by John Copley
(ANNews) – The Institute for the Advancement of Aboriginal Women (IAAW) will host the 2017 Indigenous Women’s Justice Forum on October 3rd and 4th to create an opportunity for Indigenous women, government and institutional leaders to discuss changes needed to the justice system for improved outcomes for Indigenous women.
“Those who attend the conference,” noted IAAW CEO, Rachelle Venne, “will explore what is happening to/for Indigenous women in the courtroom, the correctional system, within policing services and in the home communities. Through facilitated workshops and table discussions, we will plan what to do in our families, communities, and institutions.” Register at www.eply.com/JusticeForum2003423
Together with women who will share their stories at the conference, the IAAW and community partners, guest speakers, researchers, and government leaders will present a variety of information that will help participants form a series of creative, positive and collaborative recommendations for the IAAW to lead, co-lead, or present throughout the coming year.
“We recently partnered with the Women’s Legal Education and Action Fund (LEAF) and have worked together on 3 recent court cases,” explained Venne, noting that the Partnership has been granted Intervenor status in the Cindy Gladue/Bradley Barton appeals case.
An Ontario truck driver, Barton was acquitted by a jury of his peers in 2015 of the 2014 death of Cindy Gladue, a decision that the Alberta Court of Appeals quickly rejected. The three-panel Justice was harshly critical of Judge Robert Graesser and the long list of mistakes that he made in his charge to the jury. The Appeals Court decision, rendered by Alberta Chief Justice Catherine Frazer, noted that “despite efforts to thwart them, myths and stereotypes continue to stalk the halls of justice in cases involving sexual offences, enabled sometimes by inadequate jury charges.”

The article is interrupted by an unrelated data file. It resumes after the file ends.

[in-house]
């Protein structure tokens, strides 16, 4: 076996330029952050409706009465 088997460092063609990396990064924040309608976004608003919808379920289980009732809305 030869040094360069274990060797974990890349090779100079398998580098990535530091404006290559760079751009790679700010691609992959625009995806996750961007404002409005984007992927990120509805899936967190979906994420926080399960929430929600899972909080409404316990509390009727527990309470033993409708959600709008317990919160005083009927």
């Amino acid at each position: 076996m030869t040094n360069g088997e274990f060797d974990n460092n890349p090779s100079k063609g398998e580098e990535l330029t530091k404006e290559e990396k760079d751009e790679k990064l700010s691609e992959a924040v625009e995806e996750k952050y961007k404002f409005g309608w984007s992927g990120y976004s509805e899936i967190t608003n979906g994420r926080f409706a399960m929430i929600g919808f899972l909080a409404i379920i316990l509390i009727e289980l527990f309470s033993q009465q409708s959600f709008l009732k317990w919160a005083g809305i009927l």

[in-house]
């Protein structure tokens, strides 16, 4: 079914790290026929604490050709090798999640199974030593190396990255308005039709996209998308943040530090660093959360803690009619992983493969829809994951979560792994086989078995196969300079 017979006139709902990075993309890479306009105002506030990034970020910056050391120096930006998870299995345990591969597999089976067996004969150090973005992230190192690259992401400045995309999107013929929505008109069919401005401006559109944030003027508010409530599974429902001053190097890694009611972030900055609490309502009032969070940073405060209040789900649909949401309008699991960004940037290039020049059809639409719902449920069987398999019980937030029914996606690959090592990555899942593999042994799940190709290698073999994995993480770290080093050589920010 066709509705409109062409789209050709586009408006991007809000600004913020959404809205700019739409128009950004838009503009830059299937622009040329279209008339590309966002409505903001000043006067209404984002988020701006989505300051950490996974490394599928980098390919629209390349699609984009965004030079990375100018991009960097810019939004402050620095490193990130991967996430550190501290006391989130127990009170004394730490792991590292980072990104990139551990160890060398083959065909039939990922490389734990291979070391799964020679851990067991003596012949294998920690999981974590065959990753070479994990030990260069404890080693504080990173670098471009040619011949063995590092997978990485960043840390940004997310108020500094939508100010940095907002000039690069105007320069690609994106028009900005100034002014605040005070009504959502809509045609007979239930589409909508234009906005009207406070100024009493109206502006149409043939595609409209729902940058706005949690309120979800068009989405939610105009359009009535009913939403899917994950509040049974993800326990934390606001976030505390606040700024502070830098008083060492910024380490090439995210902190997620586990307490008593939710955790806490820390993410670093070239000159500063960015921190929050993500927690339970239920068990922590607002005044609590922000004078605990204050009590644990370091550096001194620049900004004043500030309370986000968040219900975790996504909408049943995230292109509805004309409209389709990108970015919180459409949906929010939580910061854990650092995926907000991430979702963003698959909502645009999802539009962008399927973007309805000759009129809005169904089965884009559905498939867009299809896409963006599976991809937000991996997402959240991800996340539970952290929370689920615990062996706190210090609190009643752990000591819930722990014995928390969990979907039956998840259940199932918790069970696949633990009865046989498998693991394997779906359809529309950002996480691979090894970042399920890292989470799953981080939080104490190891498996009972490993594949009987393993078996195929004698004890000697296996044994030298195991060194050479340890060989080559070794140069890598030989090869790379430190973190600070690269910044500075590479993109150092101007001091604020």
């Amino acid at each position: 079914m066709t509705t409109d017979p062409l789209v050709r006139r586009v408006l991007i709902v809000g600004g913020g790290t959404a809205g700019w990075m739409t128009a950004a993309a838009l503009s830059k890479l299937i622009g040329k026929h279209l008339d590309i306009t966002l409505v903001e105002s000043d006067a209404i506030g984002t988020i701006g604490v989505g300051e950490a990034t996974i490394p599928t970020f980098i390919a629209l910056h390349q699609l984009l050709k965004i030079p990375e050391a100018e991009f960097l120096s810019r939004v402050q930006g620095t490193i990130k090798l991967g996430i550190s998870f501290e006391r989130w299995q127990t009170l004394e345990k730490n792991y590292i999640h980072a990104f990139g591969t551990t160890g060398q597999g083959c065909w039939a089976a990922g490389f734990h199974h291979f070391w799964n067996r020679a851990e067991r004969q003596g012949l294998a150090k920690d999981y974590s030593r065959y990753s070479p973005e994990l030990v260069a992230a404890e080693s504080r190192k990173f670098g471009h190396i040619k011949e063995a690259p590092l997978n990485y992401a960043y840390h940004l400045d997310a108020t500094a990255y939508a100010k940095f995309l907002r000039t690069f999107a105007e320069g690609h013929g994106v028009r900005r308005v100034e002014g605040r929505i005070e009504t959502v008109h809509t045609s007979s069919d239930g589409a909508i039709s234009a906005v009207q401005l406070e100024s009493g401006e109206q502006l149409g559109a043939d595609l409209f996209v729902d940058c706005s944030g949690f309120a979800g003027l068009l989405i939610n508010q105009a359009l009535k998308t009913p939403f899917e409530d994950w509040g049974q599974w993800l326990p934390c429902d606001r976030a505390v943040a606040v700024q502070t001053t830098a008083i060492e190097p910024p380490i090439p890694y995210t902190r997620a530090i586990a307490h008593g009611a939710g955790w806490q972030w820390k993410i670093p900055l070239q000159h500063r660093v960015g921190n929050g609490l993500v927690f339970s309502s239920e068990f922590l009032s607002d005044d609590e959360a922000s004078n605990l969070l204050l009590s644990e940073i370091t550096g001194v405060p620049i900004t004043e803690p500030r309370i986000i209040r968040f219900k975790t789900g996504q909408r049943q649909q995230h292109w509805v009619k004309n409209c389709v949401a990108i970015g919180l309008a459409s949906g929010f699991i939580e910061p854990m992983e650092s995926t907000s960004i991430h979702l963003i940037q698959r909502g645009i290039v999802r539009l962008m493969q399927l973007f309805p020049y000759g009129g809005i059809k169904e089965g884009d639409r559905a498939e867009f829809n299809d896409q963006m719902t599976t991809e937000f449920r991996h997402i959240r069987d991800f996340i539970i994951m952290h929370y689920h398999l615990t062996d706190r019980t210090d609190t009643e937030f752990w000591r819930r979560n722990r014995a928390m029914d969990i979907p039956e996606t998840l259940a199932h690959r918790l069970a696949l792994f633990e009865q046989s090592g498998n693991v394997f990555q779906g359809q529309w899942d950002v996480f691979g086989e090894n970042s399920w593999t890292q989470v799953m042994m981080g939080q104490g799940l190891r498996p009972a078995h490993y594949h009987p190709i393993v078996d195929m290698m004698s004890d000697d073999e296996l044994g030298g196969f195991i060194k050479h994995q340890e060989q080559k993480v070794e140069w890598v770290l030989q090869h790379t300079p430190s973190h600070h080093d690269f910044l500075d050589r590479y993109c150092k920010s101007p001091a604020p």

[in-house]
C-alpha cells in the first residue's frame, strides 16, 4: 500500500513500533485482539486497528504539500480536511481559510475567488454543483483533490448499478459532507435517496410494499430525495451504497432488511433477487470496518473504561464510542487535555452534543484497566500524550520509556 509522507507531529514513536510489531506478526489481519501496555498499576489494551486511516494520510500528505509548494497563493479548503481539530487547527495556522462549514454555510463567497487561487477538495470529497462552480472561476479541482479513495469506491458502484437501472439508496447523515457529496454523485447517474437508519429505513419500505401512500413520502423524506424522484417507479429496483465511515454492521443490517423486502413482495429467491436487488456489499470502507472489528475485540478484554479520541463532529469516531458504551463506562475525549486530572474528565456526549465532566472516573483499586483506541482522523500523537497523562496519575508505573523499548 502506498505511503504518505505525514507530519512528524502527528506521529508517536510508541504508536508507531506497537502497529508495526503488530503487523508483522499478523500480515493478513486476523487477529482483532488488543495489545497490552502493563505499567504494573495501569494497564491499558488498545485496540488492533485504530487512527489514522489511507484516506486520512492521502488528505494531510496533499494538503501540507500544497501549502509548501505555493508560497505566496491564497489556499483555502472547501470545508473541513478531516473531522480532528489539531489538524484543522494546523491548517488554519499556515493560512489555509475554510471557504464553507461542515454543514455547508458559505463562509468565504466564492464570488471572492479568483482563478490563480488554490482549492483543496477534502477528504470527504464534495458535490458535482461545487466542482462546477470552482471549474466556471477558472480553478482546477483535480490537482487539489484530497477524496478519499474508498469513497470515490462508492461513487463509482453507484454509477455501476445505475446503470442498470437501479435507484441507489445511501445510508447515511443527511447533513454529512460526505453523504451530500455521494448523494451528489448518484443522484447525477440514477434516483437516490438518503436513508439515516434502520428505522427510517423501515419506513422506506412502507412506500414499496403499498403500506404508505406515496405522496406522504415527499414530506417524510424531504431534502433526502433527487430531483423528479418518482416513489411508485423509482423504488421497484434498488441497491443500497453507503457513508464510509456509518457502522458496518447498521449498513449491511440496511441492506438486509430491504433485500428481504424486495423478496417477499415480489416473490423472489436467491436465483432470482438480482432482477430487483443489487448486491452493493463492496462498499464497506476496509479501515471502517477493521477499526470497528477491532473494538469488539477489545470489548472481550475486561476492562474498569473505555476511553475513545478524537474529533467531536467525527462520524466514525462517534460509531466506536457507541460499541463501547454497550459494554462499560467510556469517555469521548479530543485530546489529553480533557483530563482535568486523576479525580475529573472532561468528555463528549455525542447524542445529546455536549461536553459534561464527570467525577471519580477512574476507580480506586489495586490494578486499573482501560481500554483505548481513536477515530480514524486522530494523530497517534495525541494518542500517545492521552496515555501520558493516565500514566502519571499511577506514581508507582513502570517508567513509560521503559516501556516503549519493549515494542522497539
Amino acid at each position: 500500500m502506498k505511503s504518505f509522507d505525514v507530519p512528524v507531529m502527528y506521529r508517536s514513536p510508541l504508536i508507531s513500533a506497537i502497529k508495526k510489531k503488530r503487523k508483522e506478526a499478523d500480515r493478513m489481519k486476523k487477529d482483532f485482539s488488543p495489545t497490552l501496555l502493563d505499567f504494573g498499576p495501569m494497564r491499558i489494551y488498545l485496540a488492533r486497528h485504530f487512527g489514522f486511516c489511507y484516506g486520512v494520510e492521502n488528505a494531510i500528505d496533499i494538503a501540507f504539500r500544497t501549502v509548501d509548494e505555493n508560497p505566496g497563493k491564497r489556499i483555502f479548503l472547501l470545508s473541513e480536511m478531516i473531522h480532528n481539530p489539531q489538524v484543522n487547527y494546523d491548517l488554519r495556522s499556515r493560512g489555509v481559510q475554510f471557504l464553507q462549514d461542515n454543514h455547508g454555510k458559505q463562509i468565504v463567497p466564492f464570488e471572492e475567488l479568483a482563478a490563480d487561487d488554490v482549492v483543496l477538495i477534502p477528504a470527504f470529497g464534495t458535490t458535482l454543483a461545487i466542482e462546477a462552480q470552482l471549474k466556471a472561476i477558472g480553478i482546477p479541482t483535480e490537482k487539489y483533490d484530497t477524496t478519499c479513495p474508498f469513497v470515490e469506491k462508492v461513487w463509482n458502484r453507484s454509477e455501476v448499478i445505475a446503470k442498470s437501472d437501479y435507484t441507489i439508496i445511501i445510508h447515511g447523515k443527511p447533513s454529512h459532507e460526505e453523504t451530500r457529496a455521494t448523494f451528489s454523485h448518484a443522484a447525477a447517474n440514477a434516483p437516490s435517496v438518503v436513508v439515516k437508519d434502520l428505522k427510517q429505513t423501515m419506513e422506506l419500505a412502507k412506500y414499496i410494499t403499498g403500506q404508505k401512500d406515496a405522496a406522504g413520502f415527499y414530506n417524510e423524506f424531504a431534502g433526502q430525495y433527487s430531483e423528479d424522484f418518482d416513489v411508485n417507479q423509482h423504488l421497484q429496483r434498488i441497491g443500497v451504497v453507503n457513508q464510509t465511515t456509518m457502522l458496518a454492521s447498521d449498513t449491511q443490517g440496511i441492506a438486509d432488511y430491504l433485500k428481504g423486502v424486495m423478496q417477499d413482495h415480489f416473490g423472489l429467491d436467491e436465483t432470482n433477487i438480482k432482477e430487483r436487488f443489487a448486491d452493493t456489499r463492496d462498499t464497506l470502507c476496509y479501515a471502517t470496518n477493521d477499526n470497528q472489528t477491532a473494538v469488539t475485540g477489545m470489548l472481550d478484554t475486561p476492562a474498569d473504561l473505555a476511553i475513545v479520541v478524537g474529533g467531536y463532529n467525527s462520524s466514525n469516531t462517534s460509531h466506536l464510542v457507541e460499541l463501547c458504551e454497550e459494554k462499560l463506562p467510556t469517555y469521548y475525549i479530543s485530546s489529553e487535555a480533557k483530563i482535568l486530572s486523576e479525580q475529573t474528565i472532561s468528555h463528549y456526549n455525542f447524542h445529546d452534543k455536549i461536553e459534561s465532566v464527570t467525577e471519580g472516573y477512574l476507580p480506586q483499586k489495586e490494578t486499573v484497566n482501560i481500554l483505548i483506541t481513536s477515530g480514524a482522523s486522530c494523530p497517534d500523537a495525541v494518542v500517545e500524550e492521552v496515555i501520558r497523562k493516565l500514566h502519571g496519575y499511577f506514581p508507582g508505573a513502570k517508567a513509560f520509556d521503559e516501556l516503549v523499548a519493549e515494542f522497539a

Venne noted that the Justice Forum would also be looking at the ruling by the Canadian Judicial Council that saw Federal Court Justice Robin Camp removed from the bench, and at the case involving “Angela Cardinal, a sexual assault victim who was held in jail for four days to ensure she was available to testify.”
The forum gets underway with an overview of these three cases to explore what changes are required and an opening panel to share what is happening from their perspective.
In breakout workshops following the panel, participants will explore what is the first stop into the justice system, such as family violence and on-line predators. Then the second series of workshops discuss what kind of information and tools can be shared that will help those who are trying to navigate the justice system themselves or have a family member or friend that needs help to prepare.
The second day of the forum includes women sharing their experiences and participating in a discussion that asks the question: What can we do to prepare our young women and girls? This will be followed by an action-planning session and conversation about what participating individuals learned at the forum and what they can each take home with them.
During the last several years, explained Venne, “the IAAW has supported and held many demonstrations, walks and meetings to create awareness of the disproportionate numbers of Indigenous women involved with the justice system and discuss ways to improve outcomes. We work collaboratively with police, government, educational institutions, other organizations to lead positive change. Most importantly we bring together Indigenous women who are strong, resilient and knowledgeable to implement women-led initiatives in many Alberta communities.
“This Indigenous Women’s Justice Forum provides an opportunity for the participants to learn and to share their experiences. Talking together and working together we will come up with solutions and recommendations that we can work with as we move forward.”
The IAAW is a non-profit organization with a head office in Edmonton with outreach to several chapter communities in the province. Established in Alberta’s capital in 1995 as a non-profit society, IAAW has continued to grow over the years and currently offers specialized services for Indigenous women including after-crisis supports that build confidence and foster independence.
The IAAW recognizes the significant role Indigenous women hold in the community and seek ways to include them in the decisions.
For more information about the IAAW visit iaaw.ca.